I think that when it comes to talking about some specific things regarding the raising of our kids and my own choices and future life, I need to start corresponding with you through emails. This will help me personally to keep my emotions in check if you say something I don’t like and will allow me to keep from saying things that are unproductive. I don’t always need to write everything, because I generally enjoy talking with you personally, but some things are better done for me through writing. I can also respond more kindly and not be so emotionally charged…
And so, the email continued and I was able to appropriately express myself on productive issues, rather than the lack of focus that our phone calls produced.
As I’ve stated in a previous post, my friend once told me: “Emily, the best letter ever written is the one that was never sent.” Since this personal breakthrough email, I have written many emails that were never sent. At the time, I made a general policy (which I followed pretty closely) of waiting a day to push “send”. It gave me the pause I needed to review the email when I wasn’t charged by emotions, by weeding out the zealous statements, capitol letters, italicized words and quoted commentary. Sometimes, the only thing that remained of my email draft was: “Dear Devon”. I wasn’t perfect at it, but I made a true effort to be civilized and not condescending. I was pleasantly surprised at the outcome.
You should try it. Seriously. What’s the worst that can happen? Your spouse doesn’t return respect in kind? Keep doing the right thing anyway. Either it will rub off on him or her eventually, or you’ll simply be a better person in the end. It’s a win-win for you… and your kids. Also, your maturity is documented forever in cyberspace in case you need it someday.
On that note, I believe that sending nasty, psychotic or stalker-type emails and texts is probably the worst idea in the history of the world, even if you somehow justify it in your mind. In today’s technologically documented planet, those things will come back to bite you in the ass ten-fold. It’s every attorney’s wet dream when they have evidence against you as a parent that you are harassing their client somehow. It’s pretty tough to cover those kinds of tracks, not to mention the potential for getting a visit from a smiling document server at your place of employment, with an envelope in hand, containing a TPO. This isn’t just a blow to you and your ego; it can destroy your relationship with your kids. If you want an amicable divorce, you’ll refrain from being a compulsive idiot. Don’t put yourself in that position. Ever.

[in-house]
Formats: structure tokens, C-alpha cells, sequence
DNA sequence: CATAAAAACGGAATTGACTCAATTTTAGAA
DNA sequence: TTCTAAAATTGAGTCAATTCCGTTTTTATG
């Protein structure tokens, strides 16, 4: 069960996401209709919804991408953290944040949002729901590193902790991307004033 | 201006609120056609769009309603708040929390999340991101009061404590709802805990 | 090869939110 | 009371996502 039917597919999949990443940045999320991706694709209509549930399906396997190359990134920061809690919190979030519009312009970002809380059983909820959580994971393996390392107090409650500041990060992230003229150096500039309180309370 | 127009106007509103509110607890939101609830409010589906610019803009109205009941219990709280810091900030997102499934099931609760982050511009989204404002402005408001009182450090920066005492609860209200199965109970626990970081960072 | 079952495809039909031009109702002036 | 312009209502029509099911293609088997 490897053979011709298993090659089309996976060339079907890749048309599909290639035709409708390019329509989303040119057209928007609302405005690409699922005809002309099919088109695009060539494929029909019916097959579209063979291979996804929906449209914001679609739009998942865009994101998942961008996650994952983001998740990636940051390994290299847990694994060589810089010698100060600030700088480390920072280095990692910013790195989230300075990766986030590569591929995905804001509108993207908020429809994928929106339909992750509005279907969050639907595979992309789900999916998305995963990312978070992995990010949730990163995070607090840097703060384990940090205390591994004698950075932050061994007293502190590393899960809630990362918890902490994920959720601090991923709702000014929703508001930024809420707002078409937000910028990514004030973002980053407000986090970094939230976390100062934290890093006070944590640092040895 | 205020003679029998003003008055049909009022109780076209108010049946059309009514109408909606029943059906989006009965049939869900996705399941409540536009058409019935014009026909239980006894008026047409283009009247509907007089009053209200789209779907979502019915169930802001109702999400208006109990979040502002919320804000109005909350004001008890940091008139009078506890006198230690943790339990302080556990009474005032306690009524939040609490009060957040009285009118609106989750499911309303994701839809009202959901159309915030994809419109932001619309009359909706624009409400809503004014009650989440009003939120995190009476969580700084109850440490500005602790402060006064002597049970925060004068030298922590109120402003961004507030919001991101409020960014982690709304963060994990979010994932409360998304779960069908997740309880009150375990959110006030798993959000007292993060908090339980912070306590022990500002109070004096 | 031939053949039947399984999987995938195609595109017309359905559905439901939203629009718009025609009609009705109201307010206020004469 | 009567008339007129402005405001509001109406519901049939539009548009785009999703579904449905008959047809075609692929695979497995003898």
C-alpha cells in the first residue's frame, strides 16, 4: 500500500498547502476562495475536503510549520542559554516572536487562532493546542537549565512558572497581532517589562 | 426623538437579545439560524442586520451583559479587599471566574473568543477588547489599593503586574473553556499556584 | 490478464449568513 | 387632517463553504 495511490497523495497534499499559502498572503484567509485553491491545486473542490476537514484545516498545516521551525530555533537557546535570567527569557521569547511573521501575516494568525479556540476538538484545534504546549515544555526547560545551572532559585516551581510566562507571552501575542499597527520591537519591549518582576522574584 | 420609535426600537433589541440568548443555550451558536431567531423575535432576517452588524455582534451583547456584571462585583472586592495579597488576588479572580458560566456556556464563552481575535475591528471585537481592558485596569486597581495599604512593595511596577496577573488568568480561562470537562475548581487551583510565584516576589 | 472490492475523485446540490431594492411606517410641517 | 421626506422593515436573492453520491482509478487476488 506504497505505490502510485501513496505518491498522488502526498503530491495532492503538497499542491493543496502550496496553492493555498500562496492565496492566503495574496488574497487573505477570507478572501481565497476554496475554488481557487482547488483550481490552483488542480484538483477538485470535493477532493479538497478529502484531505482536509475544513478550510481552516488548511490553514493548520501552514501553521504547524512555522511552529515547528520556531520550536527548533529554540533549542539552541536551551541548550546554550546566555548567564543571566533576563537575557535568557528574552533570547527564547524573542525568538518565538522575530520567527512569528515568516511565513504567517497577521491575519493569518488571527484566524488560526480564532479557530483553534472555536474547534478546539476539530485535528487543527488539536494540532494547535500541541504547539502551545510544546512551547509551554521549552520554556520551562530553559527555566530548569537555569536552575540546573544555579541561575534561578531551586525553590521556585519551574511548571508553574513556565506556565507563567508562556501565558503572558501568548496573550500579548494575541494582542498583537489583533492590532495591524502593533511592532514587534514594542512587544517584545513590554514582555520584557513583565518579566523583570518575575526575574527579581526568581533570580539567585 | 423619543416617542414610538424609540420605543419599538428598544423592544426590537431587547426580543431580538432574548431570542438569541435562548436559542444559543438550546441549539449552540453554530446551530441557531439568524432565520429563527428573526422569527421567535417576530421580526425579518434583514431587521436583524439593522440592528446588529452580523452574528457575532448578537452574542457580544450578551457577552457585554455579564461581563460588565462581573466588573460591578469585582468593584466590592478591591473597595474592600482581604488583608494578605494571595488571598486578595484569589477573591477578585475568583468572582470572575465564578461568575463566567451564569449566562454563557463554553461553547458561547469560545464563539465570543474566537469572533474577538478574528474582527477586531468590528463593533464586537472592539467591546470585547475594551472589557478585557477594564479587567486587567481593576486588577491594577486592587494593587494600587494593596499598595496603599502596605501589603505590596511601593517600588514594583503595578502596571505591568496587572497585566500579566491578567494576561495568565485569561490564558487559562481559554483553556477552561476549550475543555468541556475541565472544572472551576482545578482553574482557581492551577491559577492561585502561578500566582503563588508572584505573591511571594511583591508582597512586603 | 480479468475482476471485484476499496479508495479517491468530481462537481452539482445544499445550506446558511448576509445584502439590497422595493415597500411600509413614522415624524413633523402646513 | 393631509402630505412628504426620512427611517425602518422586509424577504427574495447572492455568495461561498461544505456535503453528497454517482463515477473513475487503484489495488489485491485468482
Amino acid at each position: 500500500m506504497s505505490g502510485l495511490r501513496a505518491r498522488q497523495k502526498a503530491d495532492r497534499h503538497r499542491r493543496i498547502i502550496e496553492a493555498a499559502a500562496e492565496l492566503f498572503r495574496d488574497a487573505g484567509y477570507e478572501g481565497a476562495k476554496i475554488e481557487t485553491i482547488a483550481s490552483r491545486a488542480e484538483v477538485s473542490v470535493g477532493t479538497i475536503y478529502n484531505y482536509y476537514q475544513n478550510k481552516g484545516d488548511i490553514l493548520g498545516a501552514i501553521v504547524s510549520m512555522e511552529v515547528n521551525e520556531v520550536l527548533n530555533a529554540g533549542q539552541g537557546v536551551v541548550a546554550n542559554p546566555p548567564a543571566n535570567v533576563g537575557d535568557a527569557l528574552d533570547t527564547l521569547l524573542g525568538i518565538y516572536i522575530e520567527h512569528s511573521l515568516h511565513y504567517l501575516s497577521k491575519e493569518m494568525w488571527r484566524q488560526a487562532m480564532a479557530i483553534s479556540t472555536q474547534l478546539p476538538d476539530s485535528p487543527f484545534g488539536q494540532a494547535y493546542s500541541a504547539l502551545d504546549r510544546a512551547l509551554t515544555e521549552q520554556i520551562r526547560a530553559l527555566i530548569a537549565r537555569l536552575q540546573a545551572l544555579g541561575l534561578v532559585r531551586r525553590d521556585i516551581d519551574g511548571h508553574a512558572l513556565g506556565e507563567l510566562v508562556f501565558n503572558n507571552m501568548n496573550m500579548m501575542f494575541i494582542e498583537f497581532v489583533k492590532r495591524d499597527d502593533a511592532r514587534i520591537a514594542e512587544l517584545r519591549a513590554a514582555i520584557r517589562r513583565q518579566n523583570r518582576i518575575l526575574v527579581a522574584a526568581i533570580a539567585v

My hope with this post is that you’ll learn from our mistakes and make minimal mistakes of your own. Accepting your life circumstances and working with them instead of against them (and changing what you can) will lead to a healthier relationship with your ex and will benefit your children greatly. I’ll leave you with one of my favorite quotes, which my wise father used frequently in our home growing up. The Serenity Prayer:
God, grant me the serenity to accept the things I cannot change,
Courage to change the things I can,
And wisdom to know the difference. – Reinhold Niebuhr